The digital industry in general was somewhat ahead of the curve when it came to working remotely. Freelance web developers and professionals from related fields have been carting their laptops to coffee shops and co-working spaces for years, all while other workers toiled in stuffy offices and contended with lengthy commutes — but that doesn’t mean the COVID-19 lockdown didn’t present some major operational problems, because it absolutely did.
Note that I mentioned freelance professionals, because the fact that almost all workers in digital fields could work remotely never stopped stubborn employers from demanding that they stick with the classic office system. One positive to take from the mess of COVID-19 is that it swept past some of the key excuses for enforcing the status quo: the need to maintain productivity, for instance, lost its rhetorical power when remote working proved just as productive.
Now, then, the digital industry is in an interesting position. Lockdown measures are being lifted and offices are starting to reopen, but any company worth working for has accepted that there’s no compelling reason to keep its employees in the office — and that means that 2020 signals a major change. Homeworking is now a global standard.
With more and more people set to make working from home their permanent choice, though, we need to stop viewing it as a stopgap solution and start thinking about how we can make it work in the long run. Here’s what web developers and digital professionals should be investing in to make their home-working setups maximally effective:
Rock-solid internet access
Web developers and digital professionals (outside of those who work in video editing or 3D modeling) don’t typically need high-speed internet access, which gives them a lot of flexibility when it comes to location. They do, however, need stability: a connection that frequently drops out for hours can ruin entire days of work and cause massive productivity problems as a result.
That said, it is possible to effectively supplement a convention connection with a mobile Wi-Fi system, particularly since data rates have gone down markedly in recent years. Most people can manage through using their phones as mobile hotspots (or tethering to them directly): this also allows them to do things like work outside more easily when the weather is nice.
Reliable home office equipment
With a good internet connection in place, the next thing to do is cover the bases when it comes to equipment. Just as most digital professionals don’t need gigabit internet connections, they also don’t need monstrously-powerful computers, so they should be fine with modern laptops that have decent battery life, robust designs, and great connectivity. If the OS doesn’t really matter, then a good option is to pick up some refurbished MacBooks ( they’re widely available): they hold up really well, so you can save a fair bit of money without compromising on quality.
Connectivity is important because there’s a lot of value in configuring a multi-monitor setup: developers, in particular, can benefit significantly from having additional screens in a vertical orientation. The current standard for connecting several displays (along with peripherals) is Thunderbolt 3, so a decent laptop dock seems like an obvious inclusion.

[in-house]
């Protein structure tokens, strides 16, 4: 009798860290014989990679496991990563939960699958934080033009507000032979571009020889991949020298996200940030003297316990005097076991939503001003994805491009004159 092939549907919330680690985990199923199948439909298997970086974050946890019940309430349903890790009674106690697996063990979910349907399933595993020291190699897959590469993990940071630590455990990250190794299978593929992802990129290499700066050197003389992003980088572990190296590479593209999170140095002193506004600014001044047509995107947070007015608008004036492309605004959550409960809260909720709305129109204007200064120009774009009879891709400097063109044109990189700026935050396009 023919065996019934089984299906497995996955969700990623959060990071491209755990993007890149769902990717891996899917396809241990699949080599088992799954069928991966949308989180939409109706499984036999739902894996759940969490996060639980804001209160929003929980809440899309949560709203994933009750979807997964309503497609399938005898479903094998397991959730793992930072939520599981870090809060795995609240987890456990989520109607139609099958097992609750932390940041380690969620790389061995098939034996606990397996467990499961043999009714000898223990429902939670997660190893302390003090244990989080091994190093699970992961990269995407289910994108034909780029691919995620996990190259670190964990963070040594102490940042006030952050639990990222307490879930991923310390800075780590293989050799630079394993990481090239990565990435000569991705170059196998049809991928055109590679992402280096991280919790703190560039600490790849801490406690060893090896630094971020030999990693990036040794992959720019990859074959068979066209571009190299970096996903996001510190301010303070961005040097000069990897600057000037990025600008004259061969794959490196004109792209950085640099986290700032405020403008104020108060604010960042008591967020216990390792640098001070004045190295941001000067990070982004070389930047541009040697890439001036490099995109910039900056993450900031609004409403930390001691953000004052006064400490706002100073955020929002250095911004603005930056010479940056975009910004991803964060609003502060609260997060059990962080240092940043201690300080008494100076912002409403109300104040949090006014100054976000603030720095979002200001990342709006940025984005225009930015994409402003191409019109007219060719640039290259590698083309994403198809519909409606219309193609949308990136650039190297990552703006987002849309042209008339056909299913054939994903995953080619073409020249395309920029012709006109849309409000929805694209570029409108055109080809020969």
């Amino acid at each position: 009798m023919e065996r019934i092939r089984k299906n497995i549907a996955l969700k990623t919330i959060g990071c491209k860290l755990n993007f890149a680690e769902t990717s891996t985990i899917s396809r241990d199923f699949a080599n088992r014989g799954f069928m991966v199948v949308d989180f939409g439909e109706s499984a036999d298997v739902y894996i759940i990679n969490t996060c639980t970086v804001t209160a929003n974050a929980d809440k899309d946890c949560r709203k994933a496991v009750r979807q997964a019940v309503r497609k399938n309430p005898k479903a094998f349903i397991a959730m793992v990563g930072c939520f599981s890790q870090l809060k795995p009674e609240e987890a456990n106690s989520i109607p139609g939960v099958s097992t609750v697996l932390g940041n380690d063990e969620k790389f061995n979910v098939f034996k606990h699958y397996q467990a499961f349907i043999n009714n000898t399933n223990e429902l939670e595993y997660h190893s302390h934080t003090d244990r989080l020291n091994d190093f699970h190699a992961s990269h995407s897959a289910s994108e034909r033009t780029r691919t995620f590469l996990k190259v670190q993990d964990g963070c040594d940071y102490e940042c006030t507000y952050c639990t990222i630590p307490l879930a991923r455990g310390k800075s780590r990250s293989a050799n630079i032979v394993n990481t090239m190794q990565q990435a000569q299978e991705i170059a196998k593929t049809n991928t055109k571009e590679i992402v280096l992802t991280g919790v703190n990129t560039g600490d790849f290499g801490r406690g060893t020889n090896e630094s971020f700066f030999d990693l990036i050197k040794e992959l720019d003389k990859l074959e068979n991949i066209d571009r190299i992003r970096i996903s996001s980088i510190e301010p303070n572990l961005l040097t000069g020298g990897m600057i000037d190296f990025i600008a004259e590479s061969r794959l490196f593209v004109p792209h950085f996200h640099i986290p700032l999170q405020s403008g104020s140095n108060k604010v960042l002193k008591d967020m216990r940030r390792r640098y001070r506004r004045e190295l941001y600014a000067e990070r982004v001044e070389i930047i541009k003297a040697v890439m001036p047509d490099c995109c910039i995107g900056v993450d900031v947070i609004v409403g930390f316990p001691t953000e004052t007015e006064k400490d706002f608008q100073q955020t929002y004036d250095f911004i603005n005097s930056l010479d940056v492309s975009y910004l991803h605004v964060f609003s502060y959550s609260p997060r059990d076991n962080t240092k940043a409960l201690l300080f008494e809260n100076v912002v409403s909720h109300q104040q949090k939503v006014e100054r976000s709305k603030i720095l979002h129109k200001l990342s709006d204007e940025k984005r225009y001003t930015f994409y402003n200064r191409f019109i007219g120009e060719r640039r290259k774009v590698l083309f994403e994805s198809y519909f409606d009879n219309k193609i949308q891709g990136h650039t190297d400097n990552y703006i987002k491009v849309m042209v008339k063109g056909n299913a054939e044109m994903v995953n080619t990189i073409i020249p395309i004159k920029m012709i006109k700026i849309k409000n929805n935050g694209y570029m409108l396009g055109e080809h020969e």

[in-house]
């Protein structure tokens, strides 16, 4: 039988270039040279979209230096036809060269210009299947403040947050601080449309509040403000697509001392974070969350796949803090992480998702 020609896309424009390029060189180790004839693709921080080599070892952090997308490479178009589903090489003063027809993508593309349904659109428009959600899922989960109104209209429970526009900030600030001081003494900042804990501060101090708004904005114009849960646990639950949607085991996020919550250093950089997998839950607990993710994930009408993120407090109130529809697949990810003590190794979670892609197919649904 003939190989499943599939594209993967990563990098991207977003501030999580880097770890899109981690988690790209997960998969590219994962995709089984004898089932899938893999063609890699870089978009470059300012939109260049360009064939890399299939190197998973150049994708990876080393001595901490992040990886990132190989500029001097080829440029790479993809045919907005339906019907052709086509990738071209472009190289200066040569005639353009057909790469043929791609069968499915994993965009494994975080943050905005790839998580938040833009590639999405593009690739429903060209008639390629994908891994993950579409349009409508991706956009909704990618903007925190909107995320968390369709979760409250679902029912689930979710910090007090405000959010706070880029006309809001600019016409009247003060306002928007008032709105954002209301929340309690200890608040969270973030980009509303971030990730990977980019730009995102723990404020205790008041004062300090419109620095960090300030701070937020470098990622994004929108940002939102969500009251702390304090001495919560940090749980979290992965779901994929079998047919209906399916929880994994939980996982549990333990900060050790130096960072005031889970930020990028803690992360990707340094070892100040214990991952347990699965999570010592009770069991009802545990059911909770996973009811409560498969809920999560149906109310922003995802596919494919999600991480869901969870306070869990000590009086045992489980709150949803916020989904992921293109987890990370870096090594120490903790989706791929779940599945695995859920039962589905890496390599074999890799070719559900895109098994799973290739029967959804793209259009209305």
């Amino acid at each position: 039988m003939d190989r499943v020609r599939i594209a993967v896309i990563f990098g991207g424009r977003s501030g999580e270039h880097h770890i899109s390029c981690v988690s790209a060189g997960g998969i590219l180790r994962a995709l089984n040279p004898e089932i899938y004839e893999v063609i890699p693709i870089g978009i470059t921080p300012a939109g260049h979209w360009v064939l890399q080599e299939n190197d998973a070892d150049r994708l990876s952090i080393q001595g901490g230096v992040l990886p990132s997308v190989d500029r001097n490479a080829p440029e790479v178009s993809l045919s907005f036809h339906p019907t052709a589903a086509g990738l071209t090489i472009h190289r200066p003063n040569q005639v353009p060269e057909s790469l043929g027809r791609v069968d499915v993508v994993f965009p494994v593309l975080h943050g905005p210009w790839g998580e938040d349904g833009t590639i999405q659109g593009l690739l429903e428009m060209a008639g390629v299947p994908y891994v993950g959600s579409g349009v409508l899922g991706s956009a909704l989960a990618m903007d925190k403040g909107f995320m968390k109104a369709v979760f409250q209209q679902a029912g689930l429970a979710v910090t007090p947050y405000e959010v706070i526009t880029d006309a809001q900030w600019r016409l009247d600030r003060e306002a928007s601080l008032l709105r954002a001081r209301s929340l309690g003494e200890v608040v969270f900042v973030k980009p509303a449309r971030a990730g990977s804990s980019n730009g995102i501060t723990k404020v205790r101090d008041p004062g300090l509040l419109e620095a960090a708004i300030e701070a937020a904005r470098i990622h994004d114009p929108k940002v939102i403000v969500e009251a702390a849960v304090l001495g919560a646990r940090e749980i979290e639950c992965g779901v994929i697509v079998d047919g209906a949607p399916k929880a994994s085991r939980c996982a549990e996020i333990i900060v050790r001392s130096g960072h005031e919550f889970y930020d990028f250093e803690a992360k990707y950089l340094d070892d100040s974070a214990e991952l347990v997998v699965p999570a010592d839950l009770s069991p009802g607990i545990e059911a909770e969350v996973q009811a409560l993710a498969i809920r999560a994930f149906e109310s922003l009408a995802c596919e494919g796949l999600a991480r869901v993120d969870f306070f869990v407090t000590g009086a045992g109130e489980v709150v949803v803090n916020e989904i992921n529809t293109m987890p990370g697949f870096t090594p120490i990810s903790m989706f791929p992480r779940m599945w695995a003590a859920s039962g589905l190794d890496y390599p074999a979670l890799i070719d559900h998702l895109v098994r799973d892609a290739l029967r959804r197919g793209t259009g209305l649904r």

Equipment doesn’t stop at technology, though. There’s also the matter of comfort. Digital workers will spend a lot of time working at their computers, and that can cause a great deal of stress and strain over the months. Accordingly, it makes sense to invest in ergonomics by getting comfortable seats, mice, and keyboards. Avoiding RSI is a key priority.
Having a great home office is about more than getting the right technology in place: it’s also about ensuring that circumstances make it possible to get work done. Imagine someone with a finely-honed office setup trying to get things done while car alarms go off outside: even the smallest distraction can make things incredibly difficult.
Noise-canceling headphones can help significantly, of course, but they can’t outright eliminate distractions. The best thing to do is to choose the office area very carefully. For instance, instead of setting up in their kitchen, someone could board up their loft (assuming they had one) and turn that into an office space. This would allow them to concentrate properly.
Clear lines of communication
Supposing that everything we’ve looked at here has been handled, digital professionals lastly need clear lines of communication in their daily workloads. When you’re not working in an office, you can easily lose track of which person is responsible for what task, and scrambling to determine who should get your latest performance report is a huge waste of time.
Accordingly, this is something that employers need to get right when they allow their employees to work remotely. They need to ensure that their internal systems are strong and comprehensive so everyone always knows what they need to do and what the deadlines and expectations are. To some extent, this will obviously concern the software systems being used.
There are so many rich options in the SaaS field at this point, and choosing the right combination of tools (covering communication, project management, social media, etc.) can make all the difference. Putting in the time to figure out the best options for its budget should be an urgent priority for every company working in the digital industry.
Web developers and digital professionals working from home in 2020 should be reasonably comfortable with it by now but making it their new standard will require them to focus on optimizing their home offices in all possible ways and ensuring that their operational processes are clear at all times.
Originally published at https://seattleseonow.com on July 14, 2020.